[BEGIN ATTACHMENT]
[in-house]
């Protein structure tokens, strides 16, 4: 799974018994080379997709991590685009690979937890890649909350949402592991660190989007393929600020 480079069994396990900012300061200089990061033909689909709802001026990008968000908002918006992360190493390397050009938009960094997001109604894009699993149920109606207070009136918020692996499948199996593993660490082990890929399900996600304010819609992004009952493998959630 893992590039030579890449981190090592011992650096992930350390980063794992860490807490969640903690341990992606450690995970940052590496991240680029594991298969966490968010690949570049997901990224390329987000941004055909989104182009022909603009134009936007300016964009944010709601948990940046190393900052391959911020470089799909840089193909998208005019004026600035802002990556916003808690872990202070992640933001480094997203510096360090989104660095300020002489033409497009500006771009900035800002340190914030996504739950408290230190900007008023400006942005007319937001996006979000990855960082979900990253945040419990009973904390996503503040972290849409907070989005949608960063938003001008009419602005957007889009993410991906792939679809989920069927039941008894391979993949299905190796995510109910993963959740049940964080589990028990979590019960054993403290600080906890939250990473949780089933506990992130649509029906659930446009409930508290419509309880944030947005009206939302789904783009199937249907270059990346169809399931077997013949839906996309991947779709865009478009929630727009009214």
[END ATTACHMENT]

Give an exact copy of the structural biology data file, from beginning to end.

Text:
[in-house]
């Protein structure tokens, strides 16, 4: 799974018994080379997709991590685009690979937890890649909350949402592991660190989007393929600020 480079069994396990900012300061200089990061033909689909709802001026990008968000908002918006992360190493390397050009938009960094997001109604894009699993149920109606207070009136918020692996499948199996593993660490082990890929399900996600304010819609992004009952493998959630 893992590039030579890449981190090592011992650096992930350390980063794992860490807490969640903690341990992606450690995970940052590496991240680029594991298969966490968010690949570049997901990224390329987000941004055909989104182009022909603009134009936007300016964009944010709601948990940046190393900052391959911020470089799909840089193909998208005019004026600035802002990556916003808690872990202070992640933001480094997203510096360090989104660095300020002489033409497009500006771009900035800002340190914030996504739950408290230190900007008023400006942005007319937001996006979000990855960082979900990253945040419990009973904390996503503040972290849409907070989005949608960063938003001008009419602005957007889009993410991906792939679809989920069927039941008894391979993949299905190796995510109910993963959740049940964080589990028990979590019960054993403290600080906890939250990473949780089933506990992130649509029906659930446009409930508290419509309880944030947005009206939302789904783009199937249907270059990346169809399931077997013949839906996309991947779709865009478009929630727009009214």